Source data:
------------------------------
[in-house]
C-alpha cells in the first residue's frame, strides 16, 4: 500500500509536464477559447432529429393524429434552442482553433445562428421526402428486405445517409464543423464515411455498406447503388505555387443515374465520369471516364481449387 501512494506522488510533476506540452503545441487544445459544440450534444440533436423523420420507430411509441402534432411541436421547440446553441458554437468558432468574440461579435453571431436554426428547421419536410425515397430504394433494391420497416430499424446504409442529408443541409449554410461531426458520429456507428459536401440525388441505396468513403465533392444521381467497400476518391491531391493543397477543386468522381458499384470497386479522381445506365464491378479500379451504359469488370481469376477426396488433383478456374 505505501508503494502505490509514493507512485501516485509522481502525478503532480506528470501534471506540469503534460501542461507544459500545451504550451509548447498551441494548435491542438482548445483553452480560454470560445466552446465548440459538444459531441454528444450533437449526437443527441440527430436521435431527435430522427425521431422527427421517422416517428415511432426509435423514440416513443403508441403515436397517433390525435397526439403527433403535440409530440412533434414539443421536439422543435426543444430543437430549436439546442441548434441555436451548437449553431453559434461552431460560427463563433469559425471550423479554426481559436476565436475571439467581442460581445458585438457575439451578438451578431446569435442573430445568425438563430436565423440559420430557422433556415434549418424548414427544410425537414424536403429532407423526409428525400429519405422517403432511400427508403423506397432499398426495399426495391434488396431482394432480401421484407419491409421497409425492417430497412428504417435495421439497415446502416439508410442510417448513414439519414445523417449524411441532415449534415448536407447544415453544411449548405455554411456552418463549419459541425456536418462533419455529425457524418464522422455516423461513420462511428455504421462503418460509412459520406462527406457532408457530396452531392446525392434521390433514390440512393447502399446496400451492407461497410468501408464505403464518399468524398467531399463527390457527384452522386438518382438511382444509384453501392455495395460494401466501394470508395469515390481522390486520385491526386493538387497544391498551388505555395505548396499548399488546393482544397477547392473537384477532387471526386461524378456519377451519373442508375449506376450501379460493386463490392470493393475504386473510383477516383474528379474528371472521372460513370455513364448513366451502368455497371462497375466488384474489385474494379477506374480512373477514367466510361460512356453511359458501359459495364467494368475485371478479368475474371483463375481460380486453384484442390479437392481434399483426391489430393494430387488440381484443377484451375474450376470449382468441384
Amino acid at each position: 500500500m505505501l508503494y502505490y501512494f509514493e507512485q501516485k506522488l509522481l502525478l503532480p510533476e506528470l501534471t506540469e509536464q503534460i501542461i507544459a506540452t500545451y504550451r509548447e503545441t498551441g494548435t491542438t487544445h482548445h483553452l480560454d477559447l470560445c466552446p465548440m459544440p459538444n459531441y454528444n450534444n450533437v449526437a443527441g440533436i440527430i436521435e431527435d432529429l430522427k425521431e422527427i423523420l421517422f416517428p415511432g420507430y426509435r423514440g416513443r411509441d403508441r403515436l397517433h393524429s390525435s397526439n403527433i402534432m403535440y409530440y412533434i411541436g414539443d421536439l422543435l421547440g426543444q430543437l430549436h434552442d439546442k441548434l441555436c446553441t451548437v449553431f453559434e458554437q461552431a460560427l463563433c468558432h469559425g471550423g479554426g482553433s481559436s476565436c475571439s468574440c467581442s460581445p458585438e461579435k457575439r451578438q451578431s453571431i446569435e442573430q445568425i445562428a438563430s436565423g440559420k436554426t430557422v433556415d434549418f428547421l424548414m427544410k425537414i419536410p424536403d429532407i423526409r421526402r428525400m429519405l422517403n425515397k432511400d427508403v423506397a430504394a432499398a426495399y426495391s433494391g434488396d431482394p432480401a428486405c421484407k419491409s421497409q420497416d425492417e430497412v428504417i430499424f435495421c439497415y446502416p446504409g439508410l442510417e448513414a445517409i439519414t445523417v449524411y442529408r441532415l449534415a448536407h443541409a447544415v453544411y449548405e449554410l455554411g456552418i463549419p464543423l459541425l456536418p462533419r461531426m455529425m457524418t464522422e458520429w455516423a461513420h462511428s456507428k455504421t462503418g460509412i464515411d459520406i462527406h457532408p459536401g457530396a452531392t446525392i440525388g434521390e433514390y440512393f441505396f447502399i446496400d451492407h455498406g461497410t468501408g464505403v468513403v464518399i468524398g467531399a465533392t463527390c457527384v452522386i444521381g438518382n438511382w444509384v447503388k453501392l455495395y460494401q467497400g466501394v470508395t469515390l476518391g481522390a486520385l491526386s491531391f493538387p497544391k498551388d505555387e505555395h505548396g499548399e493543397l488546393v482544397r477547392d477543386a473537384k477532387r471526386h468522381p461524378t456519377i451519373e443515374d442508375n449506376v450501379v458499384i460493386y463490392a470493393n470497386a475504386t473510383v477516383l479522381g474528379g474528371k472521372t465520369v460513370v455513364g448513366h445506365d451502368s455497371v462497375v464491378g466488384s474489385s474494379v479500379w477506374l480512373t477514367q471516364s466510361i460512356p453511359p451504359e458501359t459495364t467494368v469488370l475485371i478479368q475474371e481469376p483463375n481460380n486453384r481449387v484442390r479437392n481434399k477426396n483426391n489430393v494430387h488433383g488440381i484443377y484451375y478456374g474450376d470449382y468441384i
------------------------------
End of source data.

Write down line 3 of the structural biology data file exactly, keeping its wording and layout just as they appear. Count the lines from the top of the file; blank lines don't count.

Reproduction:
Amino acid at each position: 500500500m505505501l508503494y502505490y501512494f509514493e507512485q501516485k506522488l509522481l502525478l503532480p510533476e506528470l501534471t506540469e509536464q503534460i501542461i507544459a506540452t500545451y504550451r509548447e503545441t498551441g494548435t491542438t487544445h482548445h483553452l480560454d477559447l470560445c466552446p465548440m459544440p459538444n459531441y454528444n450534444n450533437v449526437a443527441g440533436i440527430i436521435e431527435d432529429l430522427k425521431e422527427i423523420l421517422f416517428p415511432g420507430y426509435r423514440g416513443r411509441d403508441r403515436l397517433h393524429s390525435s397526439n403527433i402534432m403535440y409530440y412533434i411541436g414539443d421536439l422543435l421547440g426543444q430543437l430549436h434552442d439546442k441548434l441555436c446553441t451548437v449553431f453559434e458554437q461552431a460560427l463563433c468558432h469559425g471550423g479554426g482553433s481559436s476565436c475571439s468574440c467581442s460581445p458585438e461579435k457575439r451578438q451578431s453571431i446569435e442573430q445568425i445562428a438563430s436565423g440559420k436554426t430557422v433556415d434549418f428547421l424548414m427544410k425537414i419536410p424536403d429532407i423526409r421526402r428525400m429519405l422517403n425515397k432511400d427508403v423506397a430504394a432499398a426495399y426495391s433494391g434488396d431482394p432480401a428486405c421484407k419491409s421497409q420497416d425492417e430497412v428504417i430499424f435495421c439497415y446502416p446504409g439508410l442510417e448513414a445517409i439519414t445523417v449524411y442529408r441532415l449534415a448536407h443541409a447544415v453544411y449548405e449554410l455554411g456552418i463549419p464543423l459541425l456536418p462533419r461531426m455529425m457524418t464522422e458520429w455516423a461513420h462511428s456507428k455504421t462503418g460509412i464515411d459520406i462527406h457532408p459536401g457530396a452531392t446525392i440525388g434521390e433514390y440512393f441505396f447502399i446496400d451492407h455498406g461497410t468501408g464505403v468513403v464518399i468524398g467531399a465533392t463527390c457527384v452522386i444521381g438518382n438511382w444509384v447503388k453501392l455495395y460494401q467497400g466501394v470508395t469515390l476518391g481522390a486520385l491526386s491531391f493538387p497544391k498551388d505555387e505555395h505548396g499548399e493543397l488546393v482544397r477547392d477543386a473537384k477532387r471526386h468522381p461524378t456519377i451519373e443515374d442508375n449506376v450501379v458499384i460493386y463490392a470493393n470497386a475504386t473510383v477516383l479522381g474528379g474528371k472521372t465520369v460513370v455513364g448513366h445506365d451502368s455497371v462497375v464491378g466488384s474489385s474494379v479500379w477506374l480512373t477514367q471516364s466510361i460512356p453511359p451504359e458501359t459495364t467494368v469488370l475485371i478479368q475474371e481469376p483463375n481460380n486453384r481449387v484442390r479437392n481434399k477426396n483426391n489430393v494430387h488433383g488440381i484443377y484451375y478456374g474450376d470449382y468441384i